Resch instead focuses on how Republicans and Democrats support 1603, and hopefully notes that they’ll be able to see specific solar jobs and companies helping Americans in their districts because solar power is now spread across the land, with New Jersey of all places leading with new solar production.
And for those who haven’t seen the light yet, SEIA will dispatching people to educate lawmaker’s aides.
The sad truth, though, is that the solar industry could be in jeopardy because many the interests of federal lawmakers are skewed from those of the regular folks they represent. They are simply not interested in spending any more money, even if it props up the American workforce and blossoming industries that are maturing in difficult economic times (rather like those graduate students who’re occupying Wall Street).
A reminder of the harsh climate out there arrived as a pointed question from a dialed-in caller near the end of the news conference.
“Why would US taxpayers give another penny to solar industry?”
After a moment of collective breaths being taken in – usually such arrows come wrapped in a bit more syntactical gauze – Resch even-handedly reiterates his pitch about jobs – and adds a layer, explaining how the 1603 program doesn’t require cash outlays because it’s funded through the U.S. Tax Code and along the way it attracts private investment at a rate of 3:1, which is a pretty good deal for U.S. taxpayers.
“The solar industry has proven itself as a rock solid industry here in the United States and we’re growing faster than any other industry,” he said.
But Caller X (her name doesn’t matter) sounds unconvinced. Solar, she sniffs, is a small industry, would it always be “dependent” on the U.S. government? (Translation: Would it even really exist without the gubment?)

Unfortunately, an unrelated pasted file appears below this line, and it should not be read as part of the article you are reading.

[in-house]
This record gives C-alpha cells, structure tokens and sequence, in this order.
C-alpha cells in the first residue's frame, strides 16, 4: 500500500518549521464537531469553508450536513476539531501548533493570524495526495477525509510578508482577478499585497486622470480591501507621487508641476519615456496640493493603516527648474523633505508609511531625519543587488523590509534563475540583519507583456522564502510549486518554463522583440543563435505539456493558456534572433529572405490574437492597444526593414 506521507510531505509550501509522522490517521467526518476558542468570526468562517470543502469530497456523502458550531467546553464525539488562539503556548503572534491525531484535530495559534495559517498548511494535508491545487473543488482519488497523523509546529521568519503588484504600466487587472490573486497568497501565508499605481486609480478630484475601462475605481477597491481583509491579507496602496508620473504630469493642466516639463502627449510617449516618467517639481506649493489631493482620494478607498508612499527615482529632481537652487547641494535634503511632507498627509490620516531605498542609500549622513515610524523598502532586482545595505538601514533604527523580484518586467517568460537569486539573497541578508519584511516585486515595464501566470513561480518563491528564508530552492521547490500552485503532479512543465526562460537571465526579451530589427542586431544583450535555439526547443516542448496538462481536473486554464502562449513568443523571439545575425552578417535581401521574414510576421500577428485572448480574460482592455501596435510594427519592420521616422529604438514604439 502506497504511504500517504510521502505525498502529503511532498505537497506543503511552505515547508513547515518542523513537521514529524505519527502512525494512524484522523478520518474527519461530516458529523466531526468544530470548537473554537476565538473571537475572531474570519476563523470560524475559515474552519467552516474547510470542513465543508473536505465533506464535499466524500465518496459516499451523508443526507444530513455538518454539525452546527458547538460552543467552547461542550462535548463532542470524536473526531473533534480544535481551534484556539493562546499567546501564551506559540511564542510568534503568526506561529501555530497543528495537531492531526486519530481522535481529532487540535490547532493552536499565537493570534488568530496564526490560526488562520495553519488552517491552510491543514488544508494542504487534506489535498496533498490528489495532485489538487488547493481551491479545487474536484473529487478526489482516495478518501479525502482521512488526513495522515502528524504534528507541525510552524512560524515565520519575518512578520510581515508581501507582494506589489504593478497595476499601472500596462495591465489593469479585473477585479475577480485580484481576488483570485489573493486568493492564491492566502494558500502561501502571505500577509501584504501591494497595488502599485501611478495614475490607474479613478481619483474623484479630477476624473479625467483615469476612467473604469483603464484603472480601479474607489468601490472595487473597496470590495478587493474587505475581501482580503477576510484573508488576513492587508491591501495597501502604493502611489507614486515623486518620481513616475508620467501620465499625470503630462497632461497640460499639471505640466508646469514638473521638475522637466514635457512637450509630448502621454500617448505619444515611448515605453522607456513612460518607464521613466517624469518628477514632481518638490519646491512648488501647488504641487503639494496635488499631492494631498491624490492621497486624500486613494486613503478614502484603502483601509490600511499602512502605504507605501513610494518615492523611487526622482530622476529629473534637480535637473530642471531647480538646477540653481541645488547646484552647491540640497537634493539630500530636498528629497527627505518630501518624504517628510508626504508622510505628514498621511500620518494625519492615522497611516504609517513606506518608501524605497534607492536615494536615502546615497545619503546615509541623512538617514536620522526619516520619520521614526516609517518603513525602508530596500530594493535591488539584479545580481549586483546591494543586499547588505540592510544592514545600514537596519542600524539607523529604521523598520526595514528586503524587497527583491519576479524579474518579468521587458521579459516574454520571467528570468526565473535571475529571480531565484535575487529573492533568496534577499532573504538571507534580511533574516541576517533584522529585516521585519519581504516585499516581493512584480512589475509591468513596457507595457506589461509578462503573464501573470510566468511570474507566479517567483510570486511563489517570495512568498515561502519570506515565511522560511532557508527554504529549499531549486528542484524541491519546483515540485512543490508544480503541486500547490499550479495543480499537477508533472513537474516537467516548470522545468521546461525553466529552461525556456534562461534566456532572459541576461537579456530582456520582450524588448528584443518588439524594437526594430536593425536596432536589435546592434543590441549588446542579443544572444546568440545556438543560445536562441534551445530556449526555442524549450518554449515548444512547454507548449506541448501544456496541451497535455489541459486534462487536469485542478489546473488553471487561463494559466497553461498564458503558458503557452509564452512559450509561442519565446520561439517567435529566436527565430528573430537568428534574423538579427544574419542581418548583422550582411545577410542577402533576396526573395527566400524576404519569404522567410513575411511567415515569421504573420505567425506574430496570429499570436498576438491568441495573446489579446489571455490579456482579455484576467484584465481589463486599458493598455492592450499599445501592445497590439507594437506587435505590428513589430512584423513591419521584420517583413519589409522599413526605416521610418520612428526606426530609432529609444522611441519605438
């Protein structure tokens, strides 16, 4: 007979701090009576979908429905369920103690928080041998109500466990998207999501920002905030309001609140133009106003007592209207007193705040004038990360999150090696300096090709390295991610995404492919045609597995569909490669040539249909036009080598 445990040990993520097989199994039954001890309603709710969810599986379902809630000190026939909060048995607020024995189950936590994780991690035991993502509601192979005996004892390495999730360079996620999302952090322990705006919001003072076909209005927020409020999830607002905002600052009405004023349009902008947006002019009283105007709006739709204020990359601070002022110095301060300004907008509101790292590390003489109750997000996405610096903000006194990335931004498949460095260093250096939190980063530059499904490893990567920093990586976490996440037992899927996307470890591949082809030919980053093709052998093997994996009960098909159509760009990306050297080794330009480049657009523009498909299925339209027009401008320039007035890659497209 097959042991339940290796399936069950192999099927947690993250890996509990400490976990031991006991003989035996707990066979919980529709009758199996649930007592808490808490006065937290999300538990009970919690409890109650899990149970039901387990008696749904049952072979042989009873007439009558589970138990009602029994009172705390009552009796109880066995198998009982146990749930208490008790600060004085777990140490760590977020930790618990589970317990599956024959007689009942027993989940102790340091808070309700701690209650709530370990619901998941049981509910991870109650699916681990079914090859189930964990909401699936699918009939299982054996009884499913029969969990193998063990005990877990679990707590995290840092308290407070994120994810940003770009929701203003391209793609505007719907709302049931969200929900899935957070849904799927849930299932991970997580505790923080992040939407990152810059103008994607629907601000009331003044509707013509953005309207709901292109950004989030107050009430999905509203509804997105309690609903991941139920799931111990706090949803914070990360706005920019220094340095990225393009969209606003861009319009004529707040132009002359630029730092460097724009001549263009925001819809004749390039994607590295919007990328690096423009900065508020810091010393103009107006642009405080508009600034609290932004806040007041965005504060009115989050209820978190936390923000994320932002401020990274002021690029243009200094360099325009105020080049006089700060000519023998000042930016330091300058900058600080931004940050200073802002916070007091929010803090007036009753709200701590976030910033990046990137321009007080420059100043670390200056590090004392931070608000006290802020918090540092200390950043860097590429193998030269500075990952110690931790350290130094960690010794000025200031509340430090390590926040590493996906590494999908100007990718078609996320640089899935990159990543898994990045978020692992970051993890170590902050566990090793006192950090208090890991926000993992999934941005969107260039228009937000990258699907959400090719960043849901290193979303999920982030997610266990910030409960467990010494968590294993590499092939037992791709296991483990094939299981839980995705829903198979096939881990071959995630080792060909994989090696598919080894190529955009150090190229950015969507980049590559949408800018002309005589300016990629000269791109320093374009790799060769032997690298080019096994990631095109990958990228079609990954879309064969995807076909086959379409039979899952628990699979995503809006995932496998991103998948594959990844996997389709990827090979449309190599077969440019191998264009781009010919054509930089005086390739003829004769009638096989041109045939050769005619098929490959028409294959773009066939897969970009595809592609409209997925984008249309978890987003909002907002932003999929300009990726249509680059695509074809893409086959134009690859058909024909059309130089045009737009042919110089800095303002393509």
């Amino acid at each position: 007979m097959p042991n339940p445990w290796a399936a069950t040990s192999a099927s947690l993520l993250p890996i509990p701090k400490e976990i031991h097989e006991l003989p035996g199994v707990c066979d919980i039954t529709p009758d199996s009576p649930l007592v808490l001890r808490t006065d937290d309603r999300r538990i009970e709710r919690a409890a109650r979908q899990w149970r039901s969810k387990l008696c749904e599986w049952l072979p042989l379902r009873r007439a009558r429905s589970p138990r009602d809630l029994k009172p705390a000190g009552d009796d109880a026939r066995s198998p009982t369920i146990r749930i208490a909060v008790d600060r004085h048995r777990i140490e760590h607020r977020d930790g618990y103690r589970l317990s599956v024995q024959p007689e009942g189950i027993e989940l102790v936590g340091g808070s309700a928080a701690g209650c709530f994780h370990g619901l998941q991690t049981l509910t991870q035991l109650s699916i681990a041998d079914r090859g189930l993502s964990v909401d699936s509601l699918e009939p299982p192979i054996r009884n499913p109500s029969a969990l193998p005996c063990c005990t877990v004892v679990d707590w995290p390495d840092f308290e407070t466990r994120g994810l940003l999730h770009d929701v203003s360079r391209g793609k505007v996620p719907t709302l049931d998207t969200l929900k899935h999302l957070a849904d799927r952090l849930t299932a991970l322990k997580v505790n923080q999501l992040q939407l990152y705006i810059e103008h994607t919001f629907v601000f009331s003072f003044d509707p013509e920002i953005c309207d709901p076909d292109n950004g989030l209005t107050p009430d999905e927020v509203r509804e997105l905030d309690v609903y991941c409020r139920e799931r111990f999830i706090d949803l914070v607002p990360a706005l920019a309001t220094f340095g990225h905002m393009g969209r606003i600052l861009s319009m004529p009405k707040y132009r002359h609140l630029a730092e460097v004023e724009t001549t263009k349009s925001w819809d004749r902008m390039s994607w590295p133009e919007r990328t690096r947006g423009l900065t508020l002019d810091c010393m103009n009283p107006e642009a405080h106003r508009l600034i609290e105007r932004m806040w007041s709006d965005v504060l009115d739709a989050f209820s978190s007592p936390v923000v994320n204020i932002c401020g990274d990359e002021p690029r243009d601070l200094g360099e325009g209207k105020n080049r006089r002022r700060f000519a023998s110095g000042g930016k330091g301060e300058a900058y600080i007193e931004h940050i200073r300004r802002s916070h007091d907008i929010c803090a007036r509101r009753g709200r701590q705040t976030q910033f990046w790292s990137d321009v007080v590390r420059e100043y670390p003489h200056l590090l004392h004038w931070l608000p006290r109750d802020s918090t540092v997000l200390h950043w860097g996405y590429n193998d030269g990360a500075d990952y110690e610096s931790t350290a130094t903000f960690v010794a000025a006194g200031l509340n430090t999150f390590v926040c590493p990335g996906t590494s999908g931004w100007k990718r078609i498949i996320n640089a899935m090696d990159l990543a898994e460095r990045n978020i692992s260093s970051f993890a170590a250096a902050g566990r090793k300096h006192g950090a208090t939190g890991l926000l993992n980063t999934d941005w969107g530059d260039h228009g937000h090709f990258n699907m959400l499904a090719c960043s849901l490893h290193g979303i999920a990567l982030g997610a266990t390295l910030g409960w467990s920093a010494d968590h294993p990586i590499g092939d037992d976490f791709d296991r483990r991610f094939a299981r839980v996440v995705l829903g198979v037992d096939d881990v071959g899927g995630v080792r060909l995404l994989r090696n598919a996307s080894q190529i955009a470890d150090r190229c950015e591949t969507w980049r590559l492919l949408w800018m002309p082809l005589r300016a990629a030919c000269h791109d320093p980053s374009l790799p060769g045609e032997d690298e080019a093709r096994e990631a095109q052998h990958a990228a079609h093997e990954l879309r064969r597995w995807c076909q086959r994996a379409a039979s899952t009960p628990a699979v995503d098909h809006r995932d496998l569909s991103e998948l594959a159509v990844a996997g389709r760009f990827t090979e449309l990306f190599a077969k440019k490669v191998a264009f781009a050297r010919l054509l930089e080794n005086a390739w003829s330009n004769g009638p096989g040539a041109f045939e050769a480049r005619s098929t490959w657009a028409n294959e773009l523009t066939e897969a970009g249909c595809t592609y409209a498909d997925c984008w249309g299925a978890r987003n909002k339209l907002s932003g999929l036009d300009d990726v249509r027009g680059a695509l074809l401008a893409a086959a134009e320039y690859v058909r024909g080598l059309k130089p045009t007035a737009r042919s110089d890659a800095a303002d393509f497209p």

That was a good question, actually, because it forced Resch to line up his ducks in a prettier row.
His volleyed back: The federal government has historically subsidized the development of all energy industries, typically with permanent subsidies, that built and sustain the oil, natural gas, coal and nuclear power industries that power everything else we do in the U.S.
Not wanting to get into a competition with these powerful interests, Resch acknowledged that these were all good (though surely he knows that many people disagree and think its time to ratchet down subsidies to the super-wealthy oil industry).
The solar industry, Resch explained, just wants a level playing field.
Which leaves one big dangling question: Do we level it with a bulldozer, rolling back all government subsidies? Or do we taxpayers agree to fund supports for the solar industry, because it needs the help now and lawmakers are about as likely to peel back subsidies for their oil, gas and coal friends (aka their campaign contributors) as they are to disrobe on the Capitol steps?
Not that we’ll get to decide. This is a democracy. Congress will vote for us.